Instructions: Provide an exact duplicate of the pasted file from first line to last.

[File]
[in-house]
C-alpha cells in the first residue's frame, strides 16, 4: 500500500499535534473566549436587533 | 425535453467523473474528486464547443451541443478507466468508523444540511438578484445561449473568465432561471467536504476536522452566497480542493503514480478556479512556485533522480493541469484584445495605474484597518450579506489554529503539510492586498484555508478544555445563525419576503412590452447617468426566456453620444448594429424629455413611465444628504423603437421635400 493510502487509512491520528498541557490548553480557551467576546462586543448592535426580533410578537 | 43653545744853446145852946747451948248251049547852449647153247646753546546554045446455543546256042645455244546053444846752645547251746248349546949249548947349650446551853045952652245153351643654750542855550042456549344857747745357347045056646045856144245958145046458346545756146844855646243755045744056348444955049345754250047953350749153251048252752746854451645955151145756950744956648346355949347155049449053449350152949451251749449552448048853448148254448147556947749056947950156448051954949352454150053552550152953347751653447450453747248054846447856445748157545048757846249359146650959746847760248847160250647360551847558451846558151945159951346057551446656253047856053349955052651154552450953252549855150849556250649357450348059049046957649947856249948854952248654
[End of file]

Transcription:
[in-house]
C-alpha cells in the first residue's frame, strides 16, 4: 500500500499535534473566549436587533 | 425535453467523473474528486464547443451541443478507466468508523444540511438578484445561449473568465432561471467536504476536522452566497480542493503514480478556479512556485533522480493541469484584445495605474484597518450579506489554529503539510492586498484555508478544555445563525419576503412590452447617468426566456453620444448594429424629455413611465444628504423603437421635400 493510502487509512491520528498541557490548553480557551467576546462586543448592535426580533410578537 | 43653545744853446145852946747451948248251049547852449647153247646753546546554045446455543546256042645455244546053444846752645547251746248349546949249548947349650446551853045952652245153351643654750542855550042456549344857747745357347045056646045856144245958145046458346545756146844855646243755045744056348444955049345754250047953350749153251048252752746854451645955151145756950744956648346355949347155049449053449350152949451251749449552448048853448148254448147556947749056947950156448051954949352454150053552550152953347751653447450453747248054846447856445748157545048757846249359146650959746847760248847160250647360551847558451846558151945159951346057551446656253047856053349955052651154552450953252549855150849556250649357450348059049046957649947856249948854952248654